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Understanding eminent domain

On Behalf of | Apr 19, 2021 | Consumer Protection |

When a person purchases a property, he or she may not be aware that there are some circumstances when the government can take that private land for public use. That process is called eminent domain.

Eminent domain may be used in situations where a property owner’s home must be moved in order to make space for a highway, bridge or other public use. Eminent domain includes any use that generally provides a benefit to the public.

When the government takes a property by eminent domain, the owner is entitled to compensation. This compensation is generally based on the fair market value of the property. Sometimes, the government will seek to take the entire property or only a portion of it, which can also determine the compensation the owner receives.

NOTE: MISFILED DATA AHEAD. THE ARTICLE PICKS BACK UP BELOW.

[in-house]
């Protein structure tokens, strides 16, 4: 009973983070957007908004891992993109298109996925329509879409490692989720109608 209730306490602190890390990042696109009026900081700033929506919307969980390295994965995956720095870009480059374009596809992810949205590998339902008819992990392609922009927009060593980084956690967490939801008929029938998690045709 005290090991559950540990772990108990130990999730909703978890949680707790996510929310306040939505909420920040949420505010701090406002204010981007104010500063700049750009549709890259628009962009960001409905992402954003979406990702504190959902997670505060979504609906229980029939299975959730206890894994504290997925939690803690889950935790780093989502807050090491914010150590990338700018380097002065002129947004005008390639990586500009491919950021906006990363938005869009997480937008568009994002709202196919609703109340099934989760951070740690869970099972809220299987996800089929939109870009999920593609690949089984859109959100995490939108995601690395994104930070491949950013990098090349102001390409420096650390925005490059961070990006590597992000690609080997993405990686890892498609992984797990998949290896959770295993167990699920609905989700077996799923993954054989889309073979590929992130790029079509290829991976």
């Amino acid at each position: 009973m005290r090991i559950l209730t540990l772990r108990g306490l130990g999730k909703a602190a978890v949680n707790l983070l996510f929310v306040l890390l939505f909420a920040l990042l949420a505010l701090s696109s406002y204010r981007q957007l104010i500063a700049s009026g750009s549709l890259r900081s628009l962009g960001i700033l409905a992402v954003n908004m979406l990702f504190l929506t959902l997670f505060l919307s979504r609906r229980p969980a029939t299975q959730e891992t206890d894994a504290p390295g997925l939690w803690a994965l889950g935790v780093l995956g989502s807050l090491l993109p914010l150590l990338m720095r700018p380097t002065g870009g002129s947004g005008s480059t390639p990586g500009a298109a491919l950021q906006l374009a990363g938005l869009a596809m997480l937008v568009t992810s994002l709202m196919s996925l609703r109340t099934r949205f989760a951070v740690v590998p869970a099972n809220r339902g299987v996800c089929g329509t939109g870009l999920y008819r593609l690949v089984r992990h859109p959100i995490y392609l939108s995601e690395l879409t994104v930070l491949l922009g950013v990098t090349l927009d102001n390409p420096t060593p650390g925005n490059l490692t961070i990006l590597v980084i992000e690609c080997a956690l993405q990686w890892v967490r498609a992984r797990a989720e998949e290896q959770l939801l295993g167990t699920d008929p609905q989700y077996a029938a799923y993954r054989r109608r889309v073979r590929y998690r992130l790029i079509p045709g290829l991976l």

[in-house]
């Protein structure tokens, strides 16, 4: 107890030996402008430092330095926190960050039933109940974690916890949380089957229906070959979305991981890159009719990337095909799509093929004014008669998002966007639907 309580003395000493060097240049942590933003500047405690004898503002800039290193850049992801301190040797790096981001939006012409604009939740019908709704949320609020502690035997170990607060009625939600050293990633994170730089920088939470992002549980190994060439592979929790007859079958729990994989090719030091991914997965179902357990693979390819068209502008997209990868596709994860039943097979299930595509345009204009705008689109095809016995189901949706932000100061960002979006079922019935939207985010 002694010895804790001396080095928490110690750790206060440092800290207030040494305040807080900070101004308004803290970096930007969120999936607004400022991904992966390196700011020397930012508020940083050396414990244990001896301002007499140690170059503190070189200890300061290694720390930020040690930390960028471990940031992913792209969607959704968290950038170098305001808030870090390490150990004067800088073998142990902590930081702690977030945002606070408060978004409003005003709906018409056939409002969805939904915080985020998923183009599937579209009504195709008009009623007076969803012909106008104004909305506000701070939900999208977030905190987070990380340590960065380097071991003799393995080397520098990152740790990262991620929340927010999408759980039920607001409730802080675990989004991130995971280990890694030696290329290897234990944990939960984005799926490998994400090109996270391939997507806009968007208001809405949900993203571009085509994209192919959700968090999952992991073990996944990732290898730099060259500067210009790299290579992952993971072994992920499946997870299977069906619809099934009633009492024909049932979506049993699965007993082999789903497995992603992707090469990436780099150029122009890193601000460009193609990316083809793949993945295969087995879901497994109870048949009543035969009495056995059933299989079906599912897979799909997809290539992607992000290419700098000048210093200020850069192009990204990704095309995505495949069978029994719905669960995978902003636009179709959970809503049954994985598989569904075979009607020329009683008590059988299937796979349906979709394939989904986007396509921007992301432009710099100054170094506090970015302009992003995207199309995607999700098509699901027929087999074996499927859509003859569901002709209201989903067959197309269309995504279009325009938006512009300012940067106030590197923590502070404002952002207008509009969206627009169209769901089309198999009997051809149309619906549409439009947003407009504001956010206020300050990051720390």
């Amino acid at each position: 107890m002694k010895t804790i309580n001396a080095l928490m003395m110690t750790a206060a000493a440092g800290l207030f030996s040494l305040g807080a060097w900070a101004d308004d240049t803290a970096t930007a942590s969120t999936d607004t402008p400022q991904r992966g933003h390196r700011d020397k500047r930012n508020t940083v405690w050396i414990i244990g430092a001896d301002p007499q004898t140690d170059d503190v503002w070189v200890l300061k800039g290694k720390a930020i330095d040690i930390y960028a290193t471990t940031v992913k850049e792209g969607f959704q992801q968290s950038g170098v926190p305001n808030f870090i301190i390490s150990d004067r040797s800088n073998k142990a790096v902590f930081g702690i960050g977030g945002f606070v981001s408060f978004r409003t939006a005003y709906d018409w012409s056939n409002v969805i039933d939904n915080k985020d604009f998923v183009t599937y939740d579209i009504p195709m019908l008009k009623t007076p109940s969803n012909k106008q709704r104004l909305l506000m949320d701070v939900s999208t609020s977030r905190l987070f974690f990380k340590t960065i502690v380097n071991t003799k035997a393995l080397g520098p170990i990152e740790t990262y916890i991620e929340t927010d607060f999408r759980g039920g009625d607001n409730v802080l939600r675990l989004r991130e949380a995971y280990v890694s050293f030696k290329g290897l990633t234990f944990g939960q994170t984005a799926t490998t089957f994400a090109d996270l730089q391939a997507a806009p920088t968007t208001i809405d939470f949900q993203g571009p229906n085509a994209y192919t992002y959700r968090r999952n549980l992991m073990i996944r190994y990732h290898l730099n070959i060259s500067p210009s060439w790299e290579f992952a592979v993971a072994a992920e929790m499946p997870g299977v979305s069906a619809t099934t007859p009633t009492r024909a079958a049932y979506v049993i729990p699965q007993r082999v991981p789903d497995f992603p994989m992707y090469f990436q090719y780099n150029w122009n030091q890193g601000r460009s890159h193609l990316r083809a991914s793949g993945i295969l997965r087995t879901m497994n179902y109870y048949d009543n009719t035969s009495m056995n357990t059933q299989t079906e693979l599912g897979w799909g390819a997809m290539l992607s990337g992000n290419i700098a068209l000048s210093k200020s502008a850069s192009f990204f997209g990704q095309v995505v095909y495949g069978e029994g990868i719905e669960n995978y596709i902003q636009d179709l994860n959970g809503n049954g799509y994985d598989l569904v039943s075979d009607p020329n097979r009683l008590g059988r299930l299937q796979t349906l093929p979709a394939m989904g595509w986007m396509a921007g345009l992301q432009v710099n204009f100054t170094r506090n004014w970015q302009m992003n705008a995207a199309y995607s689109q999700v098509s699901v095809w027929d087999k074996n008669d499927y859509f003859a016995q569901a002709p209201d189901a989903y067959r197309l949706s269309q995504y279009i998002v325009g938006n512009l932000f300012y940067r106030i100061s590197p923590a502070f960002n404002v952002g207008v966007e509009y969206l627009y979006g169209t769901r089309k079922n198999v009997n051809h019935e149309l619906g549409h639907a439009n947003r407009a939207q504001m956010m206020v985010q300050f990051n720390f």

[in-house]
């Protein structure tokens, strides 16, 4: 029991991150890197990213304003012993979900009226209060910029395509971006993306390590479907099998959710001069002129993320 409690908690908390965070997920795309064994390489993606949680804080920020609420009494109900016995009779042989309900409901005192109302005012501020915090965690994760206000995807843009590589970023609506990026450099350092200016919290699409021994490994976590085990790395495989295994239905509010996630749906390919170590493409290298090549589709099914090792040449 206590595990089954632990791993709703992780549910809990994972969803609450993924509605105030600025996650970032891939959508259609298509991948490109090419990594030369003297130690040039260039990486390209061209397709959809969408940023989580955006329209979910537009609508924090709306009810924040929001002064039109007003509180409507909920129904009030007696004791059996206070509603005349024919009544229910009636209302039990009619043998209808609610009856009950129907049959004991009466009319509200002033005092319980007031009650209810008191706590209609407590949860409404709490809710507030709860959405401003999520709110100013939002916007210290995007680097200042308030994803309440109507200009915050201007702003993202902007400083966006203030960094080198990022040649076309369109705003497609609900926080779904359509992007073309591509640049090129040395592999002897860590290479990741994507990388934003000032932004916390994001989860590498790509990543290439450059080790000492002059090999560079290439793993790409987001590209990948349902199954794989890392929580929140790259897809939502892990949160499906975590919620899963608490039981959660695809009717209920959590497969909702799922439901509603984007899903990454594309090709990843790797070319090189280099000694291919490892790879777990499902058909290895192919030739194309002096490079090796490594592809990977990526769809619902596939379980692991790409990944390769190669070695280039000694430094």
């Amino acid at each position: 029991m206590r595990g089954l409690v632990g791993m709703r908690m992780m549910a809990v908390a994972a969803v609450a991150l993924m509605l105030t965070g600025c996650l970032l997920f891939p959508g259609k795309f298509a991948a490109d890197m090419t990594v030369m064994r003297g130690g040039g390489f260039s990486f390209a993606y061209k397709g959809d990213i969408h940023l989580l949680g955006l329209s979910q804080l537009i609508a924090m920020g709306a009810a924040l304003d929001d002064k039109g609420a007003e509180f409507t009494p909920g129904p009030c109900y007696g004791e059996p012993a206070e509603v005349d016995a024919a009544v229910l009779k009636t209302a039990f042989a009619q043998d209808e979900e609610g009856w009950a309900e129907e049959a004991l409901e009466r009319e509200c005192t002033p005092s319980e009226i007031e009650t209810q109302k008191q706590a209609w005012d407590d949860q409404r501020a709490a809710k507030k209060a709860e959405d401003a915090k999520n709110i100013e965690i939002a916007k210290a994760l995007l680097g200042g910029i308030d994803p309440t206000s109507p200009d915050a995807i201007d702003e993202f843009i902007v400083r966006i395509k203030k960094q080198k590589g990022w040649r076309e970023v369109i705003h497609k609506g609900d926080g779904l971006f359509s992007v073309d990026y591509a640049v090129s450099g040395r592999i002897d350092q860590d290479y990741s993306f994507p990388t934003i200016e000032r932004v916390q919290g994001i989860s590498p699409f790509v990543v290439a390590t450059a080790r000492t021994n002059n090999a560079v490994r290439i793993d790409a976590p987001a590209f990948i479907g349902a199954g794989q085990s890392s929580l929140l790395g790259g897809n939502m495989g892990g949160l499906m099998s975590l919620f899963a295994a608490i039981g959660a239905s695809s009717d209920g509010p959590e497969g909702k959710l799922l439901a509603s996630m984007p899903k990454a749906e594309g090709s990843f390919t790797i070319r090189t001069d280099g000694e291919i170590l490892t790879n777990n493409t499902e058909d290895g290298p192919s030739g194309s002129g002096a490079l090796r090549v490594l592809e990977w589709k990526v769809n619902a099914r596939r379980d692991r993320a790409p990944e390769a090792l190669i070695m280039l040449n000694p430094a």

The government follows a process when it takes private land for public use. Once public improvement plans identify land that might be affected by eminent domain, the government will generally provide a notice of intent to the property owner.

The notice of intent will include the parameters of the property and the proposed use. The government will then make an offer to the property owner to purchase the land. If the owner accepts the offer, then the transaction is finalized.

If they cannot agree on a price, the property owner can offer their own property valuation. Sometimes, the property owner can also try to limit the amount of land taken by eminent domain.

There are usually many factors involved in determining whether a property can be taken by eminent domain. If a property owner is faced with an eminent domain action, an experienced attorney can provide advice.